The Philippines has been seeing a succession of disasters since December 2019 that have so far affected about 5.7 million people across the country. Overall these have taken a significant toll on the capacities of the government and other actors to support the affected population. All three major island groups have been hit: typhoon and volcanic eruption in Luzon, typhoon in Visayas, and earthquake in Mindanao. Across these areas, it has been difficult for affected people to restore their assets particularly their homes and livelihoods. The government estimates that almost USD 2 million worth of agriculture has been affected and economic losses of more than USD60 million, and the situation is not expected to improve very soon.
In early December 2019, Typhoon Kammuri (local name: Tisoy), a Category 4 typhoon made landfall in the Bicol Region in Southern Luzon, that affected 1.9 million people with 558,844 damaged houses.
There were no casualties which reflects the preparedness measures of the local disaster units in the region. However, agricultural and infrastructure damages were significant at almost USD120,000 during the time when farmers, are getting ready to plant. Bicol Region experiences several typhoons in a year that asset losses may be minimal each time but chronic, making it difficult for them to recover entirely.
On 15 December, a 6.9 magnitude earthquake hit several provinces in Mindanao with its epicentre in Davao del Sur. The region experienced earthquakes and aftershocks since October, several of which were above 6.0 in magnitude. About 394,355 people have been affected with 35,698 still staying in temporary shelters. 45,085 houses were reported as damaged. Immediate assistance has been provided but there have been fewer humanitarian actors supporting the affected population on shelter and provision or restoration of livelihoods.
On Christmas Eve, less than ten days after the 6.9 magnitude earthquake, Typhoon Phanfone (local name: Ursula) hit Visayas and made its first landfall in Salcedo, Eastern Samar. The typhoon followed a similar path as typhoon Haiyan in 2013, affecting 3.2 million people with 38,410 people in temporary shelters and around 530,696 houses damaged. It was a Category 2 typhoon that peaked at 150km/h with about 24 municipalities declaring a State of Calamity, most of it in the province of Aklan.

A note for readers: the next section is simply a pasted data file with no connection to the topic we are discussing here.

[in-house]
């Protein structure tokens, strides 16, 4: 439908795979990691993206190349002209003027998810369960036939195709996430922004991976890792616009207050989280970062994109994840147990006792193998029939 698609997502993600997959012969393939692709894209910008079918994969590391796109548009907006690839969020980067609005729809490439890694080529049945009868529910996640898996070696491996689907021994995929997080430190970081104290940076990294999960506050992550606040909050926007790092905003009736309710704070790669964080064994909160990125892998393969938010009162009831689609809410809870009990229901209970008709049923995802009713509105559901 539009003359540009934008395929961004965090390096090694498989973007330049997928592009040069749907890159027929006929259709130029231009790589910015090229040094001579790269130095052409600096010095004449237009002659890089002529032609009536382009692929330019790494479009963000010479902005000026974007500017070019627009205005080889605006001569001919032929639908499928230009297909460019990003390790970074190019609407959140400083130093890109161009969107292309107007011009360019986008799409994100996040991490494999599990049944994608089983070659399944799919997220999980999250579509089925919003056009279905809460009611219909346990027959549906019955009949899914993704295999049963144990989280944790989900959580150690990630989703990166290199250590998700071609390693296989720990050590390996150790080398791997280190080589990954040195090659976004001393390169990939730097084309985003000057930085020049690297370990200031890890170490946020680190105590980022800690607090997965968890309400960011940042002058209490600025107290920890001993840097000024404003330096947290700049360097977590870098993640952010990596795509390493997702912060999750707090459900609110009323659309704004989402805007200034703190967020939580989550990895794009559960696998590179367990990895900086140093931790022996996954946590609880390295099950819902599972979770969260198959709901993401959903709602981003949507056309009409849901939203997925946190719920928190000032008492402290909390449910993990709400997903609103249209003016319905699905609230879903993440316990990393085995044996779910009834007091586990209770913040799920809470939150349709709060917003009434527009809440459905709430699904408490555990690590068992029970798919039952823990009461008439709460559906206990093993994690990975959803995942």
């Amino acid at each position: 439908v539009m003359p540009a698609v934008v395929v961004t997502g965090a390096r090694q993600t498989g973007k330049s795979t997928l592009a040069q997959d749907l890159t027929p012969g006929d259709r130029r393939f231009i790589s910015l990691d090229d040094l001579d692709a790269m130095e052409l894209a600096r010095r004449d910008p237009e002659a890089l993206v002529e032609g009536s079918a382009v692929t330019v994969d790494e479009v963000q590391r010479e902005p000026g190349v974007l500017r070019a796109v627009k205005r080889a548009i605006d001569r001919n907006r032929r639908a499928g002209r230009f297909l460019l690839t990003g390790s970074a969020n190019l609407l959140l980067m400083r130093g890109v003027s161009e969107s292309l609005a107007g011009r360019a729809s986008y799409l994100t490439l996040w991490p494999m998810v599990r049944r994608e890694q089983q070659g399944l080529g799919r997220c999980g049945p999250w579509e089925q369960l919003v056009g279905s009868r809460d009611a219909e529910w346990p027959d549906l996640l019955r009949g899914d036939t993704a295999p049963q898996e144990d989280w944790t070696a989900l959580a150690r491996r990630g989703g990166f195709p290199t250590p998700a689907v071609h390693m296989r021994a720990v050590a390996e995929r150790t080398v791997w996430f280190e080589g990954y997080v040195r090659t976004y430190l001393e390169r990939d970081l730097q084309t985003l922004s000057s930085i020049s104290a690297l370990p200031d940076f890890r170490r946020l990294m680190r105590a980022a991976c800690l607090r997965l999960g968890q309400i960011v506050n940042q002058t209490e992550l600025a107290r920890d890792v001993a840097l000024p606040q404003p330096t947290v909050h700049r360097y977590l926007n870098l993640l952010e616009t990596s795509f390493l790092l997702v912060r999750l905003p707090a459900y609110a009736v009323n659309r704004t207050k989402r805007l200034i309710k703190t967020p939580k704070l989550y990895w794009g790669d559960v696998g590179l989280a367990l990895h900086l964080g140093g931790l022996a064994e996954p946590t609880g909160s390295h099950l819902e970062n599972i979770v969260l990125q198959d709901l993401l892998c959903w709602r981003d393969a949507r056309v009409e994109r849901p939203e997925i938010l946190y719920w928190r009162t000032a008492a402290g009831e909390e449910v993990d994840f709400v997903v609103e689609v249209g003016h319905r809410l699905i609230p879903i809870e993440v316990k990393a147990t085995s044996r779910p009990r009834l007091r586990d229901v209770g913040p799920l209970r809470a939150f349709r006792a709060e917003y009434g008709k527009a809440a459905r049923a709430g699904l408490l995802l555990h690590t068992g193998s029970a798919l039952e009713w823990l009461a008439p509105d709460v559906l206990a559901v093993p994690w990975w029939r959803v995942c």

On 13 January 2020, Taal Volcano in the province of Batangas erupted that caused ashfall as far as Metro Manila. The Philippine Institute of Volcanology and Seismology (PHIVOLCS) issued an Alert Level 4 warning soon after the eruption. 14 municipalities in Batangas have issued orders to evacuate and residents are not allowed to return to their homes or only for a limited time. Places have become ghost towns as people have been forced to evacuate after ashfall made the towns unliveable and unsafe. The National Disaster Risk Reduction and Management Council (NDRRMC) reported 96,061 people have been displaced. By 15 January, PHIVOLCS announced that a major eruption might happen as short as few days or as long as a few years. About half a million people will be potentially directly affected by the eruption. As many as 648 volcanic earthquakes have been felt around Taal volcano, with many more still recorded to date. Economic losses have been estimated at USD60 million already while still anticipating for the major eruption, as the provinces of Cavite and Batangas are producers of agricultural cash crops.
A compilation of the ongoing assessments and assistance for this emergency can be found here: https://reliefweb.int/disaster/vo-2020-000002-ph